Pinstripe Preview: Starlin Castro
Last offseason, the Yankees acquired Castro from the Cubs for Adam Warren and Brendan Ryan. Ryan was immediately designated for assignment, and Warren was acquired in the Aroldis Chapman trade about seven months later, so the Yanks essentially got Castro for nothing. At the time of the trade, I was irrationally excited. After having to sit through Brian Roberts and Stephen Drew for the 2014 and 2015 seasons as the primary second basemen, it was exciting to have a player at the keystone who actually could hit.
Castro’s first season in pinstripes was very up and down. He started out fantastically, driving in seven runs in his first two games against the Astros. However, after that excitement, he, along with the entire Yankees team, slowed down. Throughout the rest of the season, Castro had a few good moments, such as this walk off homer against the Rockies on June 22nd…
…but for the most part, Castro’s first season in pinstripes was just alright. Not bad, not great, just pretty good. He ended with a final slash line of .270/.300/.433, with 21 homers and 70 RBIs. His OBP was definitely a problem; Castro walked just 24 times in 610 plate appearances. He’s always been a free swinger, and this year was no different. The guy swings at everything.
I’d like to say that maybe, in this coming season, Castro will have made some adjustments to his approach at the plate, and will become a better overall player. However, I don’t think it’s going to happen. Sorry for the glass half empty approach, but here’s Castro’s OBP and walk rates ever since he broke into the big leagues:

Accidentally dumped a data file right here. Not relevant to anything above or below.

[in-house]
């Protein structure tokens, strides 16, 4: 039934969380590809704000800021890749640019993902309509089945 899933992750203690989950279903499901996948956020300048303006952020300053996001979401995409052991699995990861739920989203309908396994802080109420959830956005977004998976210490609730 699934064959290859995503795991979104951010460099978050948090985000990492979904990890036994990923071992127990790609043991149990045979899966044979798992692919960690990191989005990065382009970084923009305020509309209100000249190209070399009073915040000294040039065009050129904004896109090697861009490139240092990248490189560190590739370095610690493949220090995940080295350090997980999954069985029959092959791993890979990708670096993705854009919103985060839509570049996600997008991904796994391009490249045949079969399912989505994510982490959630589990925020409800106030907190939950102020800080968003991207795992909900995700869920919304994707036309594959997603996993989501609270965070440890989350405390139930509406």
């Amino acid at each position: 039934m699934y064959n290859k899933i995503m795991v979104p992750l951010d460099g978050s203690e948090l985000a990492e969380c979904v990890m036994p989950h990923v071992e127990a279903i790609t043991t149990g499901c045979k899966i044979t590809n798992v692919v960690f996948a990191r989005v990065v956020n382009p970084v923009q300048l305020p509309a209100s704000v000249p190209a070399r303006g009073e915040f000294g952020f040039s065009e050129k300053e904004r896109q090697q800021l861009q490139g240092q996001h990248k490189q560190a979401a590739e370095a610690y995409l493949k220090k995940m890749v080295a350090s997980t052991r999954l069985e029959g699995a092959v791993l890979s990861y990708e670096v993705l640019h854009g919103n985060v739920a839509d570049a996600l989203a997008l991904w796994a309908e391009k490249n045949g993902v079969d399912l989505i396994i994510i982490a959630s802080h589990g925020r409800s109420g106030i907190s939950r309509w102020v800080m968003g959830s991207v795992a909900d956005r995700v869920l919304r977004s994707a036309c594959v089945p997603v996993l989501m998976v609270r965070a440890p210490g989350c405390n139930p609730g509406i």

2010: 506 PA, 29 BB (5.7%), .347 OBP
2011: 715 PA, 35 BB (4.9%), .341 OBP
2012: 691 PA, 36 BB (5.2%), .323 OBP
2013: 705 PA, 30 BB (4.3%), .284 OBP
2014: 569 PA, 35 BB (6.2%), .339 OBP
2015: 578 PA, 21 BB (3.6%), .296 OBP
2016: 610 PA, 24 BB (3.9%), .300 OBP
Castro’s first season with the Yankees was actually his seventh full season in the majors. It’s hard to believe, since he doesn’t turn 27 until March 24th, but he’s been around a while. He’s also never had less than 569 plate appearances in a season, and while this shows just how durable he is, which is a big plus, the fact that he can’t hit the 40 walk plateau is a problem.
Now, does this mean Castro is going to be a total bust in 2017? Of course not. This outlook so far has been pretty dismal, but I like Castro. My point with the lack of walks is that, even though he’s young, he’s not going to get any better. This is who Castro is. However, he’s the type of solid young player the Yankees have needed for a few years now, and with the youth movement in full swing, he fits in perfectly. His power and decent batting average last year are valuable, and I would expect more of the same from him. Just don’t expect a breakout season. If Castro can be the same player he was last year in 2017, he will be valuable to the Yankees.
Article by: Alex WeirFollow @waelierx